Home Evening: Fun for All Ages
previous next

“Home Evening: Fun for All Ages,” Ensign, July 1982, 28

Teaching in the Home and Church

Home Evening:

Fun for All Ages

First comes the riddle: “Know how to swallow an elephant? One bite at a time, but it tastes even better with ketchup.” Next, a construction-paper elephant is tacked to the bulletin board and our home evening begins. Our song, “Forgiveness,” found in Sing with Me, is followed by an opening prayer.

Holding effective family home evenings can sometimes seem as difficult as swallowing an elephant, but we think we have discovered a way for home evening to be a lot of fun for every member of our family. And this has been no easy task—our seven children range in age from twenty years to six months.

When my teenagers began to be more interested in television and their friends than in family home evening, and they looked pitifully bored all during the lesson, my husband and I decided we had to do something. Even he and I were starting to dread these evenings. I reasoned that Heavenly Father wants us to hold home evening; that he knows the needs and problems of teenagers, children, and adults; and therefore that there must be a way to hold their interest and teach them at the same time.

I began to pray for inspiration. As soon as I thought of something I considered innovative, I tried it out on my family. We had a few good moments, but the evenings were still mostly dull. I began to look around for ideas. Ward preparation meetings proved to be extremely helpful; at one of them I learned that important lessons need not take a long time to teach, that in fact they could be learned in a minute or less.

I picked up other ideas at the numerous firesides I attended with my husband, who was a high councilor assigned to work with the young adults. I heard many speakers, and I took mental notes of those qualities that appealed to youth and those that didn’t. I also discovered, as many others have, that involvement is the main key to getting both young and old interested.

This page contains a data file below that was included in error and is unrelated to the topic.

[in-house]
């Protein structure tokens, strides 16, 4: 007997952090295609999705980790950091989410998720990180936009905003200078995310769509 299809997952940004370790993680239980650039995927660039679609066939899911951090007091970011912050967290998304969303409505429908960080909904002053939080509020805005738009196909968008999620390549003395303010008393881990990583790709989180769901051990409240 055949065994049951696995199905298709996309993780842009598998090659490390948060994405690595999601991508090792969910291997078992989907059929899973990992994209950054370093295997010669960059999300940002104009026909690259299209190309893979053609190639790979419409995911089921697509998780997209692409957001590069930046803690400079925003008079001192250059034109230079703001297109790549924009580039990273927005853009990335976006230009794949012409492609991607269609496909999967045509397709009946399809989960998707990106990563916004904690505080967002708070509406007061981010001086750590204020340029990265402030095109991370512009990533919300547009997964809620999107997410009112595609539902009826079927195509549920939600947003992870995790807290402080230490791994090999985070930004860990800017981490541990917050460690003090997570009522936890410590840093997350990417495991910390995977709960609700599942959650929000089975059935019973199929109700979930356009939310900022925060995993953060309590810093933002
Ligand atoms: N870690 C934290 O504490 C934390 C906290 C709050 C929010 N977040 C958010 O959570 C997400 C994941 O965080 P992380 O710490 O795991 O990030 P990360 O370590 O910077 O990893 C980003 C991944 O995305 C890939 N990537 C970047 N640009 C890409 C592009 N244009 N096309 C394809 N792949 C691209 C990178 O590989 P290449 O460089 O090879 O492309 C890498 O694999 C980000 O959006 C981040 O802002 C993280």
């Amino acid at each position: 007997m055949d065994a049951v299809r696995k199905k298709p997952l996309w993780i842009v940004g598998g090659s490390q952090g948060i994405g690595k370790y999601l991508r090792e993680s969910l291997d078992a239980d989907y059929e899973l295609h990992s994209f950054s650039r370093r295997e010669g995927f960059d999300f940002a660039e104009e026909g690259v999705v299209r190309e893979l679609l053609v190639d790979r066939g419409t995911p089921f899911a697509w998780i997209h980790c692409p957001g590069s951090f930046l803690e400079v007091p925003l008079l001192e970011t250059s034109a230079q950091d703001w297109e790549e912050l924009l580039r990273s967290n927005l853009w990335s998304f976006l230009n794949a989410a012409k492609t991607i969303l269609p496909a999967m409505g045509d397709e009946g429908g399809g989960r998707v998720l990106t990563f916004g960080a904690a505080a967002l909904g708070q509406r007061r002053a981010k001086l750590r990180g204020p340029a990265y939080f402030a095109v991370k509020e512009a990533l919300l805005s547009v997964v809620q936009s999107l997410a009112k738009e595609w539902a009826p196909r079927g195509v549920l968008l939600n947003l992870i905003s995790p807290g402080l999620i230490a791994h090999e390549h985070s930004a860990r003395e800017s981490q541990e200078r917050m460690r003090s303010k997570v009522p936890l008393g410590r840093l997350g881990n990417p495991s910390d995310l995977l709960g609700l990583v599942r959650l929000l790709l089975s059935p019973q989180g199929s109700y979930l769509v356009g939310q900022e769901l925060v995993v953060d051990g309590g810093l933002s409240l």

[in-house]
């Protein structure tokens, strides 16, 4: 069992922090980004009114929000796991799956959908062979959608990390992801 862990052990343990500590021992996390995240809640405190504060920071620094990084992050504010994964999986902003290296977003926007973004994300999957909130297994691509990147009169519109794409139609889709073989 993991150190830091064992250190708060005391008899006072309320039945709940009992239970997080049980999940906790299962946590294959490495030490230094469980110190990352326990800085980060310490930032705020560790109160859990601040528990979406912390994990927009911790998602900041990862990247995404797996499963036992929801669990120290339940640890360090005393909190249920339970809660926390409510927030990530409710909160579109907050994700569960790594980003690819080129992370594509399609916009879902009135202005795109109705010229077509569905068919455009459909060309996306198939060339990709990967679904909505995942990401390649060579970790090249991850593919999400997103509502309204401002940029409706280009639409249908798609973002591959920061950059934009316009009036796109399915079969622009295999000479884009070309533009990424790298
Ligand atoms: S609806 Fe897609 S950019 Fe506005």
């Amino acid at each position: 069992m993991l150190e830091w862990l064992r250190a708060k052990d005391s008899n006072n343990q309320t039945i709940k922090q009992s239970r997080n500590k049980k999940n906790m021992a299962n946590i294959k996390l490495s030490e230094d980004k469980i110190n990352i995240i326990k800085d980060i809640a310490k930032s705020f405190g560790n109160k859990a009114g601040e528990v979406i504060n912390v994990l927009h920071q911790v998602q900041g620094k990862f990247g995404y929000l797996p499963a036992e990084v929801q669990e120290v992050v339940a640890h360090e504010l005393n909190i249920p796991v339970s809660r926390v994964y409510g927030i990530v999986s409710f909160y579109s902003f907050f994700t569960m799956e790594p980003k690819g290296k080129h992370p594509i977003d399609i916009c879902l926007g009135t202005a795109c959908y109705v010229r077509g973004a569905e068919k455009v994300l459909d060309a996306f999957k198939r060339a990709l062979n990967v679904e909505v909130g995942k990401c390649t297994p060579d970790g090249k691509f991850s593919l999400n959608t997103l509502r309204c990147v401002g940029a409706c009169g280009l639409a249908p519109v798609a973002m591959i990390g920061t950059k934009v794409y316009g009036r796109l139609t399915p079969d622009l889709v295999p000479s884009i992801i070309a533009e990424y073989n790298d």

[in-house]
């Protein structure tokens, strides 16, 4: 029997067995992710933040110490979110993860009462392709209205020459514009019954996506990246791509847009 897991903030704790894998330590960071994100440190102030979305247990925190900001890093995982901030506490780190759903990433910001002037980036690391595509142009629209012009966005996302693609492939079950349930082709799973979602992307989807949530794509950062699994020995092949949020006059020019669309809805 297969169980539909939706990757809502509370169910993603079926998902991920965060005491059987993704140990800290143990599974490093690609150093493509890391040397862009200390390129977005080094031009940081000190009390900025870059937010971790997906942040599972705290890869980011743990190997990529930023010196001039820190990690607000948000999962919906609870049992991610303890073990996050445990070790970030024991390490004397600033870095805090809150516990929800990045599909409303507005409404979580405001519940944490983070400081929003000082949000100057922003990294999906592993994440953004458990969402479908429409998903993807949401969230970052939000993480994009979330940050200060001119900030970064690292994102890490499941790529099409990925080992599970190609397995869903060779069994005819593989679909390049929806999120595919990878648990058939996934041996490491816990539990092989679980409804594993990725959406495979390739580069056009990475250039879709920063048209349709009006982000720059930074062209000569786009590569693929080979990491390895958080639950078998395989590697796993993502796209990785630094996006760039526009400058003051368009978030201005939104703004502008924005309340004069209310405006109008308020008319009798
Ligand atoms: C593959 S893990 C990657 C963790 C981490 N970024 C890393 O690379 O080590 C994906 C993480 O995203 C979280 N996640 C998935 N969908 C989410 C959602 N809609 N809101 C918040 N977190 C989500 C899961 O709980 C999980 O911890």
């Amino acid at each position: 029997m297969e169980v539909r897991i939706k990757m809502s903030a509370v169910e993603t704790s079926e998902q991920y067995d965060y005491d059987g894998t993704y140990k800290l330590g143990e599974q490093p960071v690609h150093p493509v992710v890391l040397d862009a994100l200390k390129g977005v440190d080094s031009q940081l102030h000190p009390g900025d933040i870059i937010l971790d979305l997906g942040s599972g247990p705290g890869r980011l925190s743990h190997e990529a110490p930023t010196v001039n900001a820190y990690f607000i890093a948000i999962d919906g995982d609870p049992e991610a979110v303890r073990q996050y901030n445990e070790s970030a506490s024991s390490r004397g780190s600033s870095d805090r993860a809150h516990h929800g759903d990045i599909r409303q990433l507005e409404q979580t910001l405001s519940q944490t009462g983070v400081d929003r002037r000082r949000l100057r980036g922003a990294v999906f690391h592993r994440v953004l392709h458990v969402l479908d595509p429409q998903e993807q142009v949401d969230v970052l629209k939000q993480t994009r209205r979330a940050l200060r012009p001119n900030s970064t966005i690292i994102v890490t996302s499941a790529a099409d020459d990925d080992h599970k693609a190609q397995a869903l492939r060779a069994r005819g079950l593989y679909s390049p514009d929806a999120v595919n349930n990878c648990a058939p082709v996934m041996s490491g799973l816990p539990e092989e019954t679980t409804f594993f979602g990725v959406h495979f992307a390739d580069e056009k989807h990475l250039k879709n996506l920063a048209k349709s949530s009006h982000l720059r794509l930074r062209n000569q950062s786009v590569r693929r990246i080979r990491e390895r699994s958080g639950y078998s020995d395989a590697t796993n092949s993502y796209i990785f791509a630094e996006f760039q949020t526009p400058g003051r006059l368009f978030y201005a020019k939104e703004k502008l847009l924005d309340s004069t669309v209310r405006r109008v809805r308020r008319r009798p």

I had always felt that variety is the spice of life, and I wondered if our children might be more receptive to our home evenings if we used more variety in the presentation of the lessons, songs, and everything else we did. I decided it wouldn’t hurt to try.

Our family consists of teenagers, a ten-year-old, a toddler, an infant, and mom and dad, so I knew that whatever we did would have to appeal to all ages. I made a list of some of the things we wanted our children to know before they reached maturity, and then my husband and I set some goals.

Our first assignment was to visit the local LDS bookstore to get an idea of the instructional materials available. In doing so, we realized that our resources would in no way allow us to purchase the wealth of information and helps we saw. So we decided to first make an inventory of what we already had in our home and in our ward library. Next we would use our imaginations; we would pick up ideas from the family home evening manuals, seminary lessons, magazine articles, and meetings we attended, and adapt these ideas to our family’s needs. We would then purchase a few of the basic materials, including tape-recorded talks by General Authorities, stories, ideas for family activities, and helps for small children. We found that even these things added up in cost, so a friend and I decided we’d each purchase some materials and then exchange books and ideas. Finally, we invested in plenty of paper, pencils, and a bulletin board.

After a year of “If at first you don’t succeed, try, try …” we are now holding interesting, effective home evenings. At first we incurred some other problems which we soon remedied. Two of our children attend early-morning seminary and leave home at 7:30 A.M. every weekday. These same children are also involved in school sports and, except on Fridays, do not get home before 7 P.M. By the time they eat, help with chores, and get their homework and clothes ready for school the next day, they are tired. And by that time our younger children also want to go to bed.

The consolidated meeting schedule had just been put in effect, and we had a lot of extra time on Sunday afternoons and evenings. We felt we needed to keep our children at home as much as possible during this time so that we could involve them in activities that would teach them to keep the Sabbath day holy. Therefore, Sunday evening seemed to be the best time to hold a full family home evening. Of course, we still spend time together as a family on Monday evenings, but the time is spent in recreation. We reserve the lesson for Sunday when we are less pressured by time and circumstances.